Going to the New Israel Fund‘s New Generations benefit last week was like walking into a party where you’re friends with everybody and close friends with almost no one. It was, for me, an enjoyable night of endless catch-up conversations and introductions to friends of friends: I ran into the son of my family synagogue’s rabbi, a bunch of people who I knew from my office, some guys I see at Shabbat services and some others that attend the same liberal Israel-focused events as I do.
We drank together, looked at avant-garde, progressive art, heard a live Israeli hip-hop performance and drank some more. Funds from the event, which was called “Envisioning Justice,” benefited the NIF’s work to secure a more democratic, pluralistic Israel. But though everyone there believed in the NIF’s cause, very few of my ephemeral conversations had anything to do with policy in the Jewish state. My friends and I talked about work, sports, suits, beer and — in one case — gossip from the synagogue where I grew up.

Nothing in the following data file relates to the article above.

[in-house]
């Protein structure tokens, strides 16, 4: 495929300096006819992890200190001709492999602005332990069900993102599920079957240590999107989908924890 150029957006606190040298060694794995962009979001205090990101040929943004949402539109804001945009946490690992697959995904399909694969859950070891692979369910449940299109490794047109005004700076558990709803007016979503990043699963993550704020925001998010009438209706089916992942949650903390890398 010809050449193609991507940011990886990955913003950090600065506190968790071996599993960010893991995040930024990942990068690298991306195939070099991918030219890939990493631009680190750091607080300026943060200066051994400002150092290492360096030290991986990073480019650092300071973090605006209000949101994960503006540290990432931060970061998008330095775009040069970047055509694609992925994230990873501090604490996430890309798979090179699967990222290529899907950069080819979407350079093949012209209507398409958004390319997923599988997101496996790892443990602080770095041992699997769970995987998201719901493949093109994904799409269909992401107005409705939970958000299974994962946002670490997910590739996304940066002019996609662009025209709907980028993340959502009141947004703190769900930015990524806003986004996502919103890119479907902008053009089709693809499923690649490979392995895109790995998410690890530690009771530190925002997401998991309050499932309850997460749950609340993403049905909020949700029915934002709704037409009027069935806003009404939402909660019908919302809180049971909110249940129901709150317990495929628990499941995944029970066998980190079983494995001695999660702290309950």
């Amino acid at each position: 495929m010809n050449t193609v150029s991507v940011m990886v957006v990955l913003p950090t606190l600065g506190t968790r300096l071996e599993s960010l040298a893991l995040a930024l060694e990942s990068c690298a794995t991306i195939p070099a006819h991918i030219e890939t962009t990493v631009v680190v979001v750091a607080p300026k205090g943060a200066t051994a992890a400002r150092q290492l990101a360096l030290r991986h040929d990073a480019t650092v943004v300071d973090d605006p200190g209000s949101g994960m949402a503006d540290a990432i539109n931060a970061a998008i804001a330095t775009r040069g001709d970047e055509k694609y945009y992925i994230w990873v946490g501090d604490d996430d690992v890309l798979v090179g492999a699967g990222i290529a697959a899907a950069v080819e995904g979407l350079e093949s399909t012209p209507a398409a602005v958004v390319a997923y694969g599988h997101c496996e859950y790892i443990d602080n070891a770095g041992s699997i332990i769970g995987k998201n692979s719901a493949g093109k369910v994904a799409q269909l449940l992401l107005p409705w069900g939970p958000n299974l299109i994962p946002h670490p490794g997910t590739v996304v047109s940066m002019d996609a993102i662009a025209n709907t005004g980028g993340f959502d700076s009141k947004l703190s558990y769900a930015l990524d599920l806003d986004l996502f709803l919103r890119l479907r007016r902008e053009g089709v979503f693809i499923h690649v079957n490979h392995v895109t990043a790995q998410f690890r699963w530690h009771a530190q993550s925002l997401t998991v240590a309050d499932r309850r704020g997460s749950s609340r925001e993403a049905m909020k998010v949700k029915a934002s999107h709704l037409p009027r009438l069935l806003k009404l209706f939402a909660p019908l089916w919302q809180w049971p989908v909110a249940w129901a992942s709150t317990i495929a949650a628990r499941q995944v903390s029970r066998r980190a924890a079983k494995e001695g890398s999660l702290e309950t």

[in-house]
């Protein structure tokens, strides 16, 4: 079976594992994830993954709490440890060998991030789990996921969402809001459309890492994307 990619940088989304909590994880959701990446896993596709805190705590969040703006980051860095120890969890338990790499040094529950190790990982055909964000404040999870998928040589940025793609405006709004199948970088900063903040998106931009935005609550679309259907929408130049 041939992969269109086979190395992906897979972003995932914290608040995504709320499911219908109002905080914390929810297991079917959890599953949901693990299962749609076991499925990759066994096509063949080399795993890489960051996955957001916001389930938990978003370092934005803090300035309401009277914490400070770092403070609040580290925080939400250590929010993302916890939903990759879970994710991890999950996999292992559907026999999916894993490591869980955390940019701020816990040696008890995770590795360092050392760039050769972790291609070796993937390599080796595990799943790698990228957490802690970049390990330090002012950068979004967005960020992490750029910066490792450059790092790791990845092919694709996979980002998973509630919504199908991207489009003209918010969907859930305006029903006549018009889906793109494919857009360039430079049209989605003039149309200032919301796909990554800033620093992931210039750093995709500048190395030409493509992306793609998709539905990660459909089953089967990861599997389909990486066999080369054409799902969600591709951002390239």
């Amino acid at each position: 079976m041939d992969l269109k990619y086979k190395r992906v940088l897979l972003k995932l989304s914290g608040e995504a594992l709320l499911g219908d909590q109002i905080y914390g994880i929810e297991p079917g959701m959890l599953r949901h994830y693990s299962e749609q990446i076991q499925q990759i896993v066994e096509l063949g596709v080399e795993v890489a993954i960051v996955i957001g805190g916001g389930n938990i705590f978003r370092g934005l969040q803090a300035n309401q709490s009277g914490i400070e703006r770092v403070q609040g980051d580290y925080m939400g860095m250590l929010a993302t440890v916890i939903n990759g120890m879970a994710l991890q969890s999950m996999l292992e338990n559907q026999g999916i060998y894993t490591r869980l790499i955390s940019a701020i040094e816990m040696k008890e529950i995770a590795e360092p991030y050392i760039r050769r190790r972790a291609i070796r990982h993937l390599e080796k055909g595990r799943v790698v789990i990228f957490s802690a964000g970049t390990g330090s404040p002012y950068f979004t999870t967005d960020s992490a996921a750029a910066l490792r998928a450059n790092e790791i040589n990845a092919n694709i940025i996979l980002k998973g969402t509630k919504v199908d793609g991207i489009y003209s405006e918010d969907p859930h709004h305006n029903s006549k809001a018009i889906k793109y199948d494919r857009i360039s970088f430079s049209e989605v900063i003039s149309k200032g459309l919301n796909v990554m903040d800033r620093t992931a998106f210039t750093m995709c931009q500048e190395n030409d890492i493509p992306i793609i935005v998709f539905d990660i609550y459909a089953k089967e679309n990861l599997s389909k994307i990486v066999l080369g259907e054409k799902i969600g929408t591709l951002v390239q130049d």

Part of the point of the benefit, like many other similar ones, was to galvanize the community of young people interested in a more progressive Israel. (Almost all of said people, by the way, live in Brooklyn, have a love-hate relationship with hipsters and try to be as ironic as possible.) And in terms of bringing people together, the event succeeded — in addition to raising money for the group and giving the donors a good time.
I sometimes wonder, though, if all of these liberal Israel events do anything more than gather the amen corner of leftist policy. I recognized a lot of people in the room from other such events, and at times I feel like we all just go to the same events, think similar things about Israel, talk about those things with each other and get depressed when we read the news. And yes, we do enjoy those events, and they do educate us, but is our group really growing, or are we all just giving each other pats on the back? The drinks were good and I think the NIF is great, but what am I — and most other people in that room — doing to spread their message beyond our ranks?